British horror seems to be enjoying a renaissance at the moment, following the recent success of Creep, The Last Horror Movie, and most notably, The Descent. Christopher Smith is following up his underground shocker with another horror film entitled Severance which has just finished shooting in Budapest and the Isle of Man. The cast includes Danny Dyer, Tim McInnerny, Laura Harris, and Toby Stephens and the completed film is slated for release by Pathé in the UK early next year.
The script for Severance was written by James Moran, a 33 year old writer – and horror fanatic - from North London. Here at Eat My Brains we recently had the opportunity to ask the hotshot young writer all about his upcoming film, and got the lowdown on his other forthcoming projects.
EMB: Hi James. Perhaps you could begin by telling us a little bit about how you got into scriptwriting?
James Moran: I’d been writing for years, short stories and then later scripts, but thought it would be virtually impossible to break into the business. A few years ago, I submitted a script to the Sci Fi Channel's Sci Fi Shorts competition, it won, and they made it into a short film (Cheap Rate Gravity). That made me realize that maybe people like me could actually get into this crazy writing world. It gave me the confidence I needed to get off my arse and give it a go. I put some scripts together, made a list of agencies, and sent them off. The first agency I approached took me on. I tried getting into TV first, but didn't have any luck, so decided to try film instead.
EMB: You sold your script for Severance last year. What can you tell us about the story?
JM: A group of office workers from a weapons sales company go on a team building exercise in the wilds of Eastern Europe - paintballing, orienteering, team games and all that sort of bollocks that managers insist builds character. But then things start going horribly wrong when they're stalked by a deranged killer… It's funny, it's scary, it's pretty demented - there's some extreme stuff in there that I'm dying to see on screen. I can't say any more, the film company would have me killed. If I go missing, you'll know I blabbed.
EMB: You worked on the script for two years in which time it underwent many changes. Was it a hard process finding a buyer?
JM: Finding a buyer was the easy part - when the script was ready, my agent sent it out to companies looking for horror stuff, and Qwerty picked it up fairly quickly. But before it got sent anywhere, I worked on it for nearly a year, on and off, just getting it right, making sure it worked, and making sure the structure was tight. After it sold, I spent some of the following year working with Qwerty, and later Chris and Jason (Newmark – producer), doing rewrites, making the scares scarier, etc. The main change was the title - it had a temporary title of "P45", which I always knew would have to go, as they don't have P45's in America, they have pink slips. And "Pink Slip" probably wouldn't have attracted the hardcore horror audience.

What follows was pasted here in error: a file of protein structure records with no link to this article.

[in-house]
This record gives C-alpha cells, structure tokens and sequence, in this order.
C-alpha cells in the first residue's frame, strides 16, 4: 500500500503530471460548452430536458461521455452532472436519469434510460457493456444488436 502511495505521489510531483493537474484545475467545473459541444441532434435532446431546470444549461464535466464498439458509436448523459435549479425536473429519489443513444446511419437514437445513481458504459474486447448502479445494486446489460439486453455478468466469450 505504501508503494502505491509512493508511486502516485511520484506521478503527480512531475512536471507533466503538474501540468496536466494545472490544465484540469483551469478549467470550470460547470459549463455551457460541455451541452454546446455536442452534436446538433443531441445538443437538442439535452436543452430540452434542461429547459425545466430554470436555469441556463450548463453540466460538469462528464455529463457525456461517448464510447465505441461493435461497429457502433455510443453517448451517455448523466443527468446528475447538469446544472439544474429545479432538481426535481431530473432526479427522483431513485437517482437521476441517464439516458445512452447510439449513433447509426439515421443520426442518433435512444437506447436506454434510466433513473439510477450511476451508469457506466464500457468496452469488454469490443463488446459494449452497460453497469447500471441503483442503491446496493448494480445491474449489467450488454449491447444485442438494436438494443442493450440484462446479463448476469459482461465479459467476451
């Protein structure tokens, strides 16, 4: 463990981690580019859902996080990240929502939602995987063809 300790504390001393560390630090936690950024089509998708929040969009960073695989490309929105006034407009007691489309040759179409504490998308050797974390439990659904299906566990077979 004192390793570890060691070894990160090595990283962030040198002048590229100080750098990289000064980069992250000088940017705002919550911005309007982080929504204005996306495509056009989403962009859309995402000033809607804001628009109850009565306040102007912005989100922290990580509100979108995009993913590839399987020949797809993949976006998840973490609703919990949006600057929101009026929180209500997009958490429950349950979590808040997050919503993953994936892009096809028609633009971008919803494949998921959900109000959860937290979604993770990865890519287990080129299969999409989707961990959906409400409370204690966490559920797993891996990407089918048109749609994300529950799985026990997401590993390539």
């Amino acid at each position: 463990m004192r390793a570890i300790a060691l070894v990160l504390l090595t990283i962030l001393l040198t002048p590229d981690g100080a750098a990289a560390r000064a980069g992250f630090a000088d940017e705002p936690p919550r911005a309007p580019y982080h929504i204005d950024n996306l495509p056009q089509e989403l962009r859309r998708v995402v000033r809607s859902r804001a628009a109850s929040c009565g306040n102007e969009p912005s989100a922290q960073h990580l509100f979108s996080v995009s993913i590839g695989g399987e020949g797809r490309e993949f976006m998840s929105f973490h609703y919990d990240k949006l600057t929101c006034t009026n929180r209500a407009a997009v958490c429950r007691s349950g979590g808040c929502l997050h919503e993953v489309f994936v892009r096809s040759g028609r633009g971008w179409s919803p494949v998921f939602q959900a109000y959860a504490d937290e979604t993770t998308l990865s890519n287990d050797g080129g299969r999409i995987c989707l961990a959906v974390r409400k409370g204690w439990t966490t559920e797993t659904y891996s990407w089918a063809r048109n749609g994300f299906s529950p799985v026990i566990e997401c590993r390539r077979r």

EMB: I believe you've just returned from Budapest where you visited the set? How is the filming coming along?
JM: It's going really well, everyone's really happy with it. I knew it would look good, but was shocked at how cool it looks already - this is before any colour correction, sound effects, editing, special effects and so on. It looks amazing. Chris is determined to make it look epic, he's a man on a mission, and is getting incredible results. The cast are all fantastic, I keep calling them by their character names instead of their real names, because they have just become the people in my head. It was so bizarre to be on set, seeing over 80 people working to bring to life something I wrote. I got a bit emotional at one point - this has been my dream, ever since I was a kid, since I was 5 years old, and now it's actually happening.
EMB: How do you feel about the group of actors and crew who have been assigned to the film? Had you seen Chris’s previous film Creep before working with him?
JM: There was one scene with Laura Harris which I wasn't even watching, just listening to it on headphones, and she was so intense, I actually got chills. And they're all that good, I can't imagine anybody else playing their parts, they're perfect. The crew were top notch too, it was a real eye opener seeing all the hard work that goes on behind the scenes.
I saw Creep last year, at the last FrightFest, and really enjoyed it. It's a solid, nasty shocker, the sort of movie that follows you home, puts a hand over your mouth, and slips a rusty knife in your kidneys, leaving you to die alone on your doorstep. At the time, I knew that they were hoping to get Chris to direct Severance, and couldn't wait to see what he'd do with it. He loves horror, knows his stuff, and refuses to compromise.
EMB: Are you continuing to have an involvement in the development of Severance? I understand you've been asked to help out with the DVD?
JM: Yeah, they were thinking about the DVD even before filming started, as you have to plan ahead for these things if you want a decent disc. We bounced some ideas off each other, and so I've written a few DVD extras that they'll be filming with the second unit team. As it's my first film, I'll gladly do anything and everything I can, because it's all still exciting for me. I'm sure I'll get more used to it a few films down the line, but I hope I never lose that feeling of sheer joy when I see something of mine being made.